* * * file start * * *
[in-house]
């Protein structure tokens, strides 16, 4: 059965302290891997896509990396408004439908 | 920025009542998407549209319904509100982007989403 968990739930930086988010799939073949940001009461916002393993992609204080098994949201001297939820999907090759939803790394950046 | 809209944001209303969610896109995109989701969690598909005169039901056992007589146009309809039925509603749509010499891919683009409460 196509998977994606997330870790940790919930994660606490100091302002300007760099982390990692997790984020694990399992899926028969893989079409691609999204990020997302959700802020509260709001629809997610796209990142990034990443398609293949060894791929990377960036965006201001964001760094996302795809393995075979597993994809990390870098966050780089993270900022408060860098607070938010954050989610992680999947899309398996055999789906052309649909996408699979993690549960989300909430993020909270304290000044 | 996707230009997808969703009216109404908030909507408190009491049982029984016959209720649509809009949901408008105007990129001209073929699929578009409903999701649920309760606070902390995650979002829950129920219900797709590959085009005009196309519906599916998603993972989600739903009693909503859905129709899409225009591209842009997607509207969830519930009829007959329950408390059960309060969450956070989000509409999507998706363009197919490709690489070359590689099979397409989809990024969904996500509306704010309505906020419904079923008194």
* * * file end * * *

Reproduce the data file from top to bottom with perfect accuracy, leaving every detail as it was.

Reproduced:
[in-house]
């Protein structure tokens, strides 16, 4: 059965302290891997896509990396408004439908 | 920025009542998407549209319904509100982007989403 968990739930930086988010799939073949940001009461916002393993992609204080098994949201001297939820999907090759939803790394950046 | 809209944001209303969610896109995109989701969690598909005169039901056992007589146009309809039925509603749509010499891919683009409460 196509998977994606997330870790940790919930994660606490100091302002300007760099982390990692997790984020694990399992899926028969893989079409691609999204990020997302959700802020509260709001629809997610796209990142990034990443398609293949060894791929990377960036965006201001964001760094996302795809393995075979597993994809990390870098966050780089993270900022408060860098607070938010954050989610992680999947899309398996055999789906052309649909996408699979993690549960989300909430993020909270304290000044 | 996707230009997808969703009216109404908030909507408190009491049982029984016959209720649509809009949901408008105007990129001209073929699929578009409903999701649920309760606070902390995650979002829950129920219900797709590959085009005009196309519906599916998603993972989600739903009693909503859905129709899409225009591209842009997607509207969830519930009829007959329950408390059960309060969450956070989000509409999507998706363009197919490709690489070359590689099979397409989809990024969904996500509306704010309505906020419904079923008194």